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clj-fakes is an isolation framework for Clojure/ClojureScript that makes creating test doubles much easier.

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  • All test doubles are named "fakes" to simplify the terminology.
  • Fakes can be created for:
    • functions
    • instances of protocols and Java interfaces
  • "Nice" and "strict" protocol fakes are supported.
  • Monkey patching is supported to fake implicit dependencies.
  • Several functions are provided for asserting recorded calls.
  • Self-testing: automatically checks for unused fakes.
  • Informative error messages.
  • Test runner agnostic.
  • Arrange-Act-Assert style testing.


Requirements: Clojure 1.7.0+ and/or ClojureScript 1.10.238+.

Add this to your dependencies:

[clj-fakes "0.12.0"]

Require framework namespace in your unit test source file:

(ns unit.example
    [clj-fakes.core :as f]    
    ; and/or:
    [clj-fakes.context :as fc]))

Cheat Sheet

Creating Faking Context

Explicit context:

(let [ctx (fc/context)]
  ; use clj-fakes.context API here

Implicit context:

  ; use clj-fakes.core API here 
; on exit block will automatically unpatch all patched vars and execute self-tests

All the following examples are assumed to be used inside an implicit context.


Function Stub

(let [foo (f/fake [[1 2] "foo"
                   [3 4 5] "bar"])]
  (foo 1 2) ; => "foo"
  (foo 3 4 5) ; => "bar"
  (foo 100 200)) ; => raises "Unexpected args are passed into fake: (100 200) ..."

Method Stub

(let [cow (f/reify-fake p/AnimalProtocol
                        (sleep :fake [[] "zzz"]))]
  (p/sleep cow) ; => "zzz"
  (p/speak cow)) ; => undefined method exception

Nice Method Stub

(let [cow (f/reify-nice-fake p/AnimalProtocol)]
  (p/sleep cow) ; => FakeReturnValue
  (p/speak cow)) ; => FakeReturnValue 


Function Mock

(let [foo (f/recorded-fake [[(f/arg integer?) (f/arg integer?)] #(+ %1 %2)])
      bar (f/recorded-fake [[(f/arg integer?) (f/arg integer?)] #(* %1 %2)])]
  (foo 1 2)
  (bar 5 6)
  (foo 7 8)
  (f/calls foo)
  ; => [{:args [1 2] :return-value 3}
  ;     {:args [7 8] :return-value 15}]

  ; => [[foo {:args [1 2] :return-value 3}]
  ;     [bar {:args [5 6] :return-value 30}]
  ;     [foo {:args [7 8] :return-value 15}]]

Method Mock

(let [cow (f/reify-fake p/AnimalProtocol
                        (speak :recorded-fake [f/any "moo"]))]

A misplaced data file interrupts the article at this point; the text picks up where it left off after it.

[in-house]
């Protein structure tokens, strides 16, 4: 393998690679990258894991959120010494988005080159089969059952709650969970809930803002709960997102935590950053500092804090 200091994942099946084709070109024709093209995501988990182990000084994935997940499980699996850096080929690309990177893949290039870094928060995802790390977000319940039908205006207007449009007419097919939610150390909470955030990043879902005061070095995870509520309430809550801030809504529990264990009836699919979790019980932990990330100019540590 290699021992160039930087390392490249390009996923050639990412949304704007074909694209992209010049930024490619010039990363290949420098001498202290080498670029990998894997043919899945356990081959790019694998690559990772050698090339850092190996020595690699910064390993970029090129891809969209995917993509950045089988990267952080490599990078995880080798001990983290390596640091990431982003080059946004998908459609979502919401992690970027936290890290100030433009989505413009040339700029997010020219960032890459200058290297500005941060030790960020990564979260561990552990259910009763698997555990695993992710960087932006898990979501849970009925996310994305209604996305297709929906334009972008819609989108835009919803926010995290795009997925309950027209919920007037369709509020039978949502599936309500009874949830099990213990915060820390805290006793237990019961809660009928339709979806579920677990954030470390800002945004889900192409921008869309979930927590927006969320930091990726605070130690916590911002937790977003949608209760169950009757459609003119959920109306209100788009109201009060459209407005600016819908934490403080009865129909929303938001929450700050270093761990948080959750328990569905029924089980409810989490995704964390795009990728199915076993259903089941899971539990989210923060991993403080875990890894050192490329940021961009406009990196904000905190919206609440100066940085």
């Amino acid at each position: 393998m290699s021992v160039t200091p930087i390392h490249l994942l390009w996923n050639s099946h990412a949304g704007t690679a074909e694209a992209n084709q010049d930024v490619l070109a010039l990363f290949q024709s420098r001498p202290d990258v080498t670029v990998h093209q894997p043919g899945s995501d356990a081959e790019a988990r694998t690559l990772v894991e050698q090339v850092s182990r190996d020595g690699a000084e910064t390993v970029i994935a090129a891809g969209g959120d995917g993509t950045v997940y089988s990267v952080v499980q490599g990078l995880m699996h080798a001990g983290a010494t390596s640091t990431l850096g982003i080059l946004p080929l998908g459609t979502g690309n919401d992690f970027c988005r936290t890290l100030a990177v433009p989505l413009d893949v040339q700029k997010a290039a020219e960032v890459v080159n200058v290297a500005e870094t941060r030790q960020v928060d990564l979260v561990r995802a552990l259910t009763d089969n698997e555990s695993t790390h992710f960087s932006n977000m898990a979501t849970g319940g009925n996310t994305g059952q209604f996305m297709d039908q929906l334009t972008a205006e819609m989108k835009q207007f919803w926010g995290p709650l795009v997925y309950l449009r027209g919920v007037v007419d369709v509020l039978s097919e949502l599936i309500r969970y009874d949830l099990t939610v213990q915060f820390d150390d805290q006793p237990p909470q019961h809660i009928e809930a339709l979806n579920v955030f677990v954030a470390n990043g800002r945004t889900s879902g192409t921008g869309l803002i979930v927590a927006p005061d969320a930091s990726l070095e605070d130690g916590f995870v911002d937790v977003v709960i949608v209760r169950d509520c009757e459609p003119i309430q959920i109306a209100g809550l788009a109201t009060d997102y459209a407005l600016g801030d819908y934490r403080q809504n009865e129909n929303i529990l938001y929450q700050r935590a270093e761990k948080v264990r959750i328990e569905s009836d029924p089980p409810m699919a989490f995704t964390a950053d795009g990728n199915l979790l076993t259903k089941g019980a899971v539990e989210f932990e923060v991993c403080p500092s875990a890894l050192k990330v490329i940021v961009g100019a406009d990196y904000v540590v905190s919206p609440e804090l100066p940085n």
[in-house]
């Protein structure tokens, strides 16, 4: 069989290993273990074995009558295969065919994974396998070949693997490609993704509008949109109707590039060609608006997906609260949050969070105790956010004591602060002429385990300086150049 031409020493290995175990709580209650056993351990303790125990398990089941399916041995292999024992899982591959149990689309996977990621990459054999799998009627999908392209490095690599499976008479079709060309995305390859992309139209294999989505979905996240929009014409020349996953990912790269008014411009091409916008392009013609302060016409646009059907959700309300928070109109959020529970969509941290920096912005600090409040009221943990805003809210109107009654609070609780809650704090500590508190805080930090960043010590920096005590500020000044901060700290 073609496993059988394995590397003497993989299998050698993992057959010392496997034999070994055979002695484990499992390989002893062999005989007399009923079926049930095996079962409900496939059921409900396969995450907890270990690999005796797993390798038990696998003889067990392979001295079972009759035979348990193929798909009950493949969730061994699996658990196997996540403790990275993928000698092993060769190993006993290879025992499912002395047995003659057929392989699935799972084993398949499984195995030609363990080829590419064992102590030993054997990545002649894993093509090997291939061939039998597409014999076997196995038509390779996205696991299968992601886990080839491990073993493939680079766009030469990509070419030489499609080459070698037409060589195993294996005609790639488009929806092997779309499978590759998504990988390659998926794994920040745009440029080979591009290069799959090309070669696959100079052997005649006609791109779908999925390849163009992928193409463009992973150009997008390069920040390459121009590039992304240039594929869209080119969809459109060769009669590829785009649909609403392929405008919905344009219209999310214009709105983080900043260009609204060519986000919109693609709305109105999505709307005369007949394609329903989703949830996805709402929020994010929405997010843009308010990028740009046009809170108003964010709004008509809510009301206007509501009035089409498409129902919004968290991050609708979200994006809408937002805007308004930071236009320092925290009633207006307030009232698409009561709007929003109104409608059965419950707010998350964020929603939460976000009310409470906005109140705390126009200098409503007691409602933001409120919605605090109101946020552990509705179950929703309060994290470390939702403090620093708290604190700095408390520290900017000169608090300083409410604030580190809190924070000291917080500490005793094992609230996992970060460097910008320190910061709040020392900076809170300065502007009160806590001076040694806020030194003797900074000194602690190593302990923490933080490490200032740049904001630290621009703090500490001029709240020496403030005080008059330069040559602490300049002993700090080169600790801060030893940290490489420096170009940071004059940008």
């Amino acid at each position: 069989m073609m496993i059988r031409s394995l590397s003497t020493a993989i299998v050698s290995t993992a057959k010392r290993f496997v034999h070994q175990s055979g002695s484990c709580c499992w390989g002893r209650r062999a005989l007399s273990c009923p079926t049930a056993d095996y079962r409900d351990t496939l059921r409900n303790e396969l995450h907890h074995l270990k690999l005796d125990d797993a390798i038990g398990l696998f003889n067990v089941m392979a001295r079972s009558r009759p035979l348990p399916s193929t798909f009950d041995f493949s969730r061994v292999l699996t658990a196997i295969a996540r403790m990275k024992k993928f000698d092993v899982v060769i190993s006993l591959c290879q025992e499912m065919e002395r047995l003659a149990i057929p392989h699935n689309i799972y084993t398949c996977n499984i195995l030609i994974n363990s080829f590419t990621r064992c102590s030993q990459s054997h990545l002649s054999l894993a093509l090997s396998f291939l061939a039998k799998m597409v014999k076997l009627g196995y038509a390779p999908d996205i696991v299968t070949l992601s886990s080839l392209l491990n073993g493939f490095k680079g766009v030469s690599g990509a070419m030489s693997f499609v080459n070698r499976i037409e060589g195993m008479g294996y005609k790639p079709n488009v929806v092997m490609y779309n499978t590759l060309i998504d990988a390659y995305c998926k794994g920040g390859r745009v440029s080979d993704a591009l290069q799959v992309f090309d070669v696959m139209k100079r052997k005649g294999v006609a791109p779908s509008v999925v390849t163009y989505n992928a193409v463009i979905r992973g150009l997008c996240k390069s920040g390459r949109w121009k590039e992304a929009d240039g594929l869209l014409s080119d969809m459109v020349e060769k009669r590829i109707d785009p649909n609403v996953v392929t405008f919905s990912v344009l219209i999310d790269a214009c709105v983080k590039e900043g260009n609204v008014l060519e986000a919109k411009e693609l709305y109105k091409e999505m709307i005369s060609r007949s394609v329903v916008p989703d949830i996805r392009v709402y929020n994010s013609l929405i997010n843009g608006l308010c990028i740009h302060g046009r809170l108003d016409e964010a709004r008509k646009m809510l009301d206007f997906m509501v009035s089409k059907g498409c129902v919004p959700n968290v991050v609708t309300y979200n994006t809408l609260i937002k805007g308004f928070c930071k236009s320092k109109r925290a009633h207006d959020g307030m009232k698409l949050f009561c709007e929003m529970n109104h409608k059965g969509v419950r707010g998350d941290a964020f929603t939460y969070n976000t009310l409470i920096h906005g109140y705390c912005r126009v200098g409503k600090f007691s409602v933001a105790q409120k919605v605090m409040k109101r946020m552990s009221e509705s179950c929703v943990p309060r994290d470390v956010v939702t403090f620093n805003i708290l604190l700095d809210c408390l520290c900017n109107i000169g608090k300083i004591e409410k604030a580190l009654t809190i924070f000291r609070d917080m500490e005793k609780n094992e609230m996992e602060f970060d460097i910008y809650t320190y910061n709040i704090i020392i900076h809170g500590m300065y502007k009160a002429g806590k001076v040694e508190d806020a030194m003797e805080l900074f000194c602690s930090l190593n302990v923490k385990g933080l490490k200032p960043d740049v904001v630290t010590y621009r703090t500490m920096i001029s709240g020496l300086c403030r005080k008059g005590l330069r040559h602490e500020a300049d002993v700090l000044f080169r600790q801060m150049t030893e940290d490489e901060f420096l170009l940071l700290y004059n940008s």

(p/speak cow)
  (f/calls (f/method cow p/speak))) ; => [{:args ..., :return-value moo}]


These functions return true or raise an exception and can be used only with recorded fakes.

Strictly One Call

(f/was-called-once foo [1 2])

(f/method-was-called-once p/speak cow ["Bob"])

At Least One Call

(f/was-called foo [1 2])

(f/method-was-called p/speak cow ["Bob"])

Strictly One Call Matched The Provided Args Matcher

(f/was-matched-once foo [1 2])

(f/method-was-matched-once p/speak cow ["Bob"])

No Calls

(f/was-not-called foo)

(f/method-was-not-called p/speak cow)

Calls In The Specified Order

  foo [1 2 3]
  foo [(f/arg integer?)]
  bar [100 200]
  baz [300])

  p/speak cow []
  p/sleep cow []
  p/eat dog ["dog food" "water"]
  p/speak cow ["Bob"])

Monkey Patching

Caution: this feature is not thread-safe. Strongly consider avoiding it in Clojure code if you plan to someday run your tests concurrently.

Patch Function With Stub

  (f/patch! #'funcs/sum (f/fake [[1 2] "foo"
                                 [3 4] "bar"]))
  (funcs/sum 1 2) ; => "foo"
  (funcs/sum 3 4)) ; => "bar"

; patching is reverted on exiting with-fakes block
(funcs/sum 1 2) ; => 3

Patch To Spy

(f/patch! #'funcs/sum (f/recorded-fake [f/any funcs/sum]))
(funcs/sum 1 2) ; => 3
(f/was-called funcs/sum [1 2]) ; => true


  (f/fake [f/any nil]))
; => raises "Self-test: no call detected for: non-optional fake ..."

; => raises "Self-test: no check performed on: recorded fake ..."


More documentation can be found at the project site:


The API was mainly inspired by jMock and unittest.mock frameworks with design decisions loosely based on the "Fifteen things I look for in an Isolation framework" by Roy Osherove.

Some alternative frameworks with isolation capabilities:

Also take at look at the article "Isolating External Dependencies in Clojure" by Joseph Wilk.

For more detailed information about unit testing, TDD and test double patterns I'd recommend the books below:

  • "Test Driven Development: By Example" by Kent Beck
  • "Growing Object-Oriented Software, Guided by Tests" by Steve Freeman and Nat Pryce [site]
  • "xUnit Test Patterns: Refactoring Test Code" by Gerard Meszaros [site]


Copyright © 2015 Yuri Govorushchenko.

Released under an MIT license.

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